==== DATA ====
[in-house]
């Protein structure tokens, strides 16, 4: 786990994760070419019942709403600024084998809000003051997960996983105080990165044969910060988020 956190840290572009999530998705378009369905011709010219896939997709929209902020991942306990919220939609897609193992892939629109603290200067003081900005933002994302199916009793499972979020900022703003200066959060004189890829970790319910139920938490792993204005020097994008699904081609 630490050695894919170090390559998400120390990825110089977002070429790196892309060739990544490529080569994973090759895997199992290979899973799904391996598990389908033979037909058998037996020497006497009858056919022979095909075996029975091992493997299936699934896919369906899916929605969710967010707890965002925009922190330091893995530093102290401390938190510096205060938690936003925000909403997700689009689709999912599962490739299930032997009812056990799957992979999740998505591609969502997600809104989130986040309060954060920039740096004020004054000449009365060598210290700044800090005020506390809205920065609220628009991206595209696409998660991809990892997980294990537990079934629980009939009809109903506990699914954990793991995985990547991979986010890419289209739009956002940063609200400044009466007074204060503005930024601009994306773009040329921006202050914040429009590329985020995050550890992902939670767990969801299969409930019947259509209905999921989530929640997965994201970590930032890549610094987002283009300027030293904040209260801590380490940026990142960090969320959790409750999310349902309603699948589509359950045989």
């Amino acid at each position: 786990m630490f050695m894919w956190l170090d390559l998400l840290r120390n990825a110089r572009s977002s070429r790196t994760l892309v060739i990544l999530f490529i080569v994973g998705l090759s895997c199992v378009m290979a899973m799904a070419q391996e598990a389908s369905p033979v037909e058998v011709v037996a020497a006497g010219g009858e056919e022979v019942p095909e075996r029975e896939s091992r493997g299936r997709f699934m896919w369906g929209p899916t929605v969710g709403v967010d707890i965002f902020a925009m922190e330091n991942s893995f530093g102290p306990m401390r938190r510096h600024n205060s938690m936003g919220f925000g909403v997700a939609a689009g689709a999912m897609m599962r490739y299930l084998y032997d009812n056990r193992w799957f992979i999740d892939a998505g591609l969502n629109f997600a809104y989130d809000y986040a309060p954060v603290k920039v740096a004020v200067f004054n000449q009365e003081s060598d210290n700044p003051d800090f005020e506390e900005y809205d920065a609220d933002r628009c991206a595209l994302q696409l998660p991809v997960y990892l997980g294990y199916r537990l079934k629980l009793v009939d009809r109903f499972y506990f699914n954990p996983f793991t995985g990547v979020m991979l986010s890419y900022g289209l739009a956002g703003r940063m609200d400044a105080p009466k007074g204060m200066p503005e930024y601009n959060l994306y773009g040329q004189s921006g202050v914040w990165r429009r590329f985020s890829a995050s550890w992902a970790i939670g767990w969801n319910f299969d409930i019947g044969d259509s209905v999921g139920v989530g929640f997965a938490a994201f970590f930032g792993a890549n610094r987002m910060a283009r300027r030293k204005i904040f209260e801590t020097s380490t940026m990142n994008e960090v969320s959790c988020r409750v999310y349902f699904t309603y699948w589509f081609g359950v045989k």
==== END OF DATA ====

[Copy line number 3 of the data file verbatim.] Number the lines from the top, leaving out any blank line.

């Amino acid at each position: 786990m630490f050695m894919w956190l170090d390559l998400l840290r120390n990825a110089r572009s977002s070429r790196t994760l892309v060739i990544l999530f490529i080569v994973g998705l090759s895997c199992v378009m290979a899973m799904a070419q391996e598990a389908s369905p033979v037909e058998v011709v037996a020497a006497g010219g009858e056919e022979v019942p095909e075996r029975e896939s091992r493997g299936r997709f699934m896919w369906g929209p899916t929605v969710g709403v967010d707890i965002f902020a925009m922190e330091n991942s893995f530093g102290p306990m401390r938190r510096h600024n205060s938690m936003g919220f925000g909403v997700a939609a689009g689709a999912m897609m599962r490739y299930l084998y032997d009812n056990r193992w799957f992979i999740d892939a998505g591609l969502n629109f997600a809104y989130d809000y986040a309060p954060v603290k920039v740096a004020v200067f004054n000449q009365e003081s060598d210290n700044p003051d800090f005020e506390e900005y809205d920065a609220d933002r628009c991206a595209l994302q696409l998660p991809v997960y990892l997980g294990y199916r537990l079934k629980l009793v009939d009809r109903f499972y506990f699914n954990p996983f793991t995985g990547v979020m991979l986010s890419y900022g289209l739009a956002g703003r940063m609200d400044a105080p009466k007074g204060m200066p503005e930024y601009n959060l994306y773009g040329q004189s921006g202050v914040w990165r429009r590329f985020s890829a995050s550890w992902a970790i939670g767990w969801n319910f299969d409930i019947g044969d259509s209905v999921g139920v989530g929640f997965a938490a994201f970590f930032g792993a890549n610094r987002m910060a283009r300027r030293k204005i904040f209260e801590t020097s380490t940026m990142n994008e960090v969320s959790c988020r409750v999310y349902f699904t309603y699948w589509f081609g359950v045989k």